The Minimal FOAF Document
This page describes the simplest possible, but arguably still useful FOAF document.
Here's the basic document skeleton for a FOAF document. Showing the root element of the RDF document and the relevant namespace declarations:
<rdf:RDF xmlns:rdf="http://www.w3.org/1999/02/22-rdf-syntax-ns#" xmlns:rdfs="http://www.w3.org/2000/01/rdf-schema#" xmlns:foaf="http://xmlns.com/foaf/0.1/"> <!-- FOAF data goes here --> </rdf:RDF>
Things to note:
- FOAF documents are RDF documents, and are therefore wrapped in the rdf:RDF element
- The FOAF namespace is http://xmlns.com/foaf/0.1/
The remaining examples in this page will assume that the elements are wrapped in this skeleton document.
The Minimal Document
The most minimal FOAF document is the following:
Which says "there is a person". Obviously thats not very useful as it doesn't say anything about the person or even assign them a unique identifier.
A useful extension would be to include the persons name:
<foaf:Person> <foaf:name>Dan Brickley</foaf:name> </foaf:Person>
Which says "there is a person named Dan Brickley". (See NamingPeopleInFoaf for more information) This is marginally more useful, especially for human consumers of the data. However RDF is all about machine-processable descriptions of resources. RDF processors are much happier when there are unique identifiers for resources as it makes it easier to combine different peoples descriptions of that resource.
The Minimal Useful Document
Therefore our minimally useful FOAF document adds a unique identifier to our Person Resource. There are several ways to do this. The first involves adding the users email address like this:
<foaf:Person> <foaf:name>Dan Brickley</foaf:name> <foaf:mbox rdf:resource="mailto:email@example.com"/> </foaf:Person>
FOAF declares that an email address ("mbox") is a unique, unambiguous identifier for a Person. For more discussion on this see MboxAsUniqueIdentifier. A FOAF application can then determine that if two people make statements about a Resource with the identifier "mailto:firstname.lastname@example.org" then they're actually talking about the same thing.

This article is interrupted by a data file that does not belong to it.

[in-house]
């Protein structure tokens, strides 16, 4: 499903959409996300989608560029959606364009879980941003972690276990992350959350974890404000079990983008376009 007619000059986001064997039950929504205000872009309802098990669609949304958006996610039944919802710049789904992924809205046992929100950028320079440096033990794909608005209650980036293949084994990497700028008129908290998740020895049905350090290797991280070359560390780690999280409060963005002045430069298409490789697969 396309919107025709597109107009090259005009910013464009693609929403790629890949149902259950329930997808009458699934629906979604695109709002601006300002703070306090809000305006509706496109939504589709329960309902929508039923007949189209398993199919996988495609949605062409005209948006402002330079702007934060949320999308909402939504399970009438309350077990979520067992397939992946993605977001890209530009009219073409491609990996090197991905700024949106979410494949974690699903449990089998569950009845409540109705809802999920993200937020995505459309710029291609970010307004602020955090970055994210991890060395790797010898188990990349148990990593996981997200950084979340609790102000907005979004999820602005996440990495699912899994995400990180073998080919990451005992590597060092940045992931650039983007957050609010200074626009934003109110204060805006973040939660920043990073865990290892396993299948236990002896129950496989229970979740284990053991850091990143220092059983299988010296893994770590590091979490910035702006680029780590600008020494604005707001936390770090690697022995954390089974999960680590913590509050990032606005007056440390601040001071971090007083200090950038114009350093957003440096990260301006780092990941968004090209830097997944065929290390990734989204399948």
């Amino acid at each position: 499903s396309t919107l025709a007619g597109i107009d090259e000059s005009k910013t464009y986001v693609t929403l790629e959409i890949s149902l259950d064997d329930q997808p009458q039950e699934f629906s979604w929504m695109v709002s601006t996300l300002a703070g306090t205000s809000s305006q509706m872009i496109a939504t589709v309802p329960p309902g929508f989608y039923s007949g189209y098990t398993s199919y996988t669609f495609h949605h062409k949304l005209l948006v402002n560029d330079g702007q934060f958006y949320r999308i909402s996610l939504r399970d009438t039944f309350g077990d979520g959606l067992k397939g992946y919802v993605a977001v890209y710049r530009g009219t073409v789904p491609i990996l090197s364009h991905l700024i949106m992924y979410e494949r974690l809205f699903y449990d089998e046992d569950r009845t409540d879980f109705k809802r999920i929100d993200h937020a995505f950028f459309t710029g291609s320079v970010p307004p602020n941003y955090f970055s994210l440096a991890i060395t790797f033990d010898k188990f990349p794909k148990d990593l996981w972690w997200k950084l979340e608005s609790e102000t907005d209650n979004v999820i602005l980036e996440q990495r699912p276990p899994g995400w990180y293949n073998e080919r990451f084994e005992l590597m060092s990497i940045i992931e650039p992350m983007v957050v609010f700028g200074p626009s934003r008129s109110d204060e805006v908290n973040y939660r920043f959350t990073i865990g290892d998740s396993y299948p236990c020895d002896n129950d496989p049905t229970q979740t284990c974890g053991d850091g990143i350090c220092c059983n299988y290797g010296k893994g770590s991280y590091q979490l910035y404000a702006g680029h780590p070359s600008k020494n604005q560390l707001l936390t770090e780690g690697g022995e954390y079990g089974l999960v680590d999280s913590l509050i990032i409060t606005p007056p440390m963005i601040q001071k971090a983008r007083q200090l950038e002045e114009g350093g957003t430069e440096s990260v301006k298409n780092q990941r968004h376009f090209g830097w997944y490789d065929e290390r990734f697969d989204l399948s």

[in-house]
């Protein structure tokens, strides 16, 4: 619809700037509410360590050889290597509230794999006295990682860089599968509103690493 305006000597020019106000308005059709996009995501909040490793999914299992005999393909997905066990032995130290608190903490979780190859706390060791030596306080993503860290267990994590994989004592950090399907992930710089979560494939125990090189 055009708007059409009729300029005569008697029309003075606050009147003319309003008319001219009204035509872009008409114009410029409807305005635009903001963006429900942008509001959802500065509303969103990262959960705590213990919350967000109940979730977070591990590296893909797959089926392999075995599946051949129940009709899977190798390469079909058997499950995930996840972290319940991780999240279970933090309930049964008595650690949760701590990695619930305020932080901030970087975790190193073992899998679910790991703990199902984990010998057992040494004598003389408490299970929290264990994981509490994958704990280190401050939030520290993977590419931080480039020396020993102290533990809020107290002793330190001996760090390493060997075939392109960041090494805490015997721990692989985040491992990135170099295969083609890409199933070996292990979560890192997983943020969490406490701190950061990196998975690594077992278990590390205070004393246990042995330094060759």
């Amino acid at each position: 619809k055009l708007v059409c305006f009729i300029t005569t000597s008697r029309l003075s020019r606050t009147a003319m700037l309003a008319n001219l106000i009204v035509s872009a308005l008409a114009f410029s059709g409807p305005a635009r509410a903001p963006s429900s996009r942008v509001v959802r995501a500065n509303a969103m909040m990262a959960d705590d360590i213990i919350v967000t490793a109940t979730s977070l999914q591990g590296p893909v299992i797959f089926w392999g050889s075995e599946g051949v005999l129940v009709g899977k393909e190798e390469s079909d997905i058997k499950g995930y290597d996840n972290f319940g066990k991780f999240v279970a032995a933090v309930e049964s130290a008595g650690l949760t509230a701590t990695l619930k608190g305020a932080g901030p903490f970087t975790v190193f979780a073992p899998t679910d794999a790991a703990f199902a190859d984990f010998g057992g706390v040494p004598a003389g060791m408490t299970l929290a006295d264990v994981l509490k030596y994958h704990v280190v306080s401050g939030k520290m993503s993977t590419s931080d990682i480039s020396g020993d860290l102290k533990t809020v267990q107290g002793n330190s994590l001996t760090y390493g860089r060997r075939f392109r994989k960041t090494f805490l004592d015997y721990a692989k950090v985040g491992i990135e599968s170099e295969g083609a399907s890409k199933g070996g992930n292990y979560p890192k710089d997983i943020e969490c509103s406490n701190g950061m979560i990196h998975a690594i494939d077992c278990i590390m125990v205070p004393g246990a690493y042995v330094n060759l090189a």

It's perfectly legal to include multiple foaf:mbox elements within a foaf:Person. This basically says that there are multiple unique identifiers for this person (one for each foaf:mbox), giving FOAF processors more chance of amalgamating data about that resource (see also Smushing).
Many people aren't comfortable with advertising their email address on the web; spam being a major concern. FOAF therefore defines another unique identifier for a person: foaf:mbox_sha1sum. This is the SHA1 sum of the persons email. SHA1 sum is, for all practical applications, a way to generate a unique code from a text string. You can generate a SHA1 hash of your email address using either Bill Kearney's online Hash Generator (Link Broken) or Morten Frederikson's sha1ify.
Here's how to introduce it into your FOAF document:
<foaf:Person> <foaf:name>Dan Brickley</foaf:name> <foaf:mbox_sha1sum>748934f32135cfcf6f8c06e253c53442721e15e7</foaf:mbox_sha1sum> </foaf:Person>
Which says "there is a Person called Dan Brickley who has an email address whose sha1 hash is...".
FOAF processors can then go about Smushing people together using their foaf:mbox_sha1sum instead of their foaf:mbox.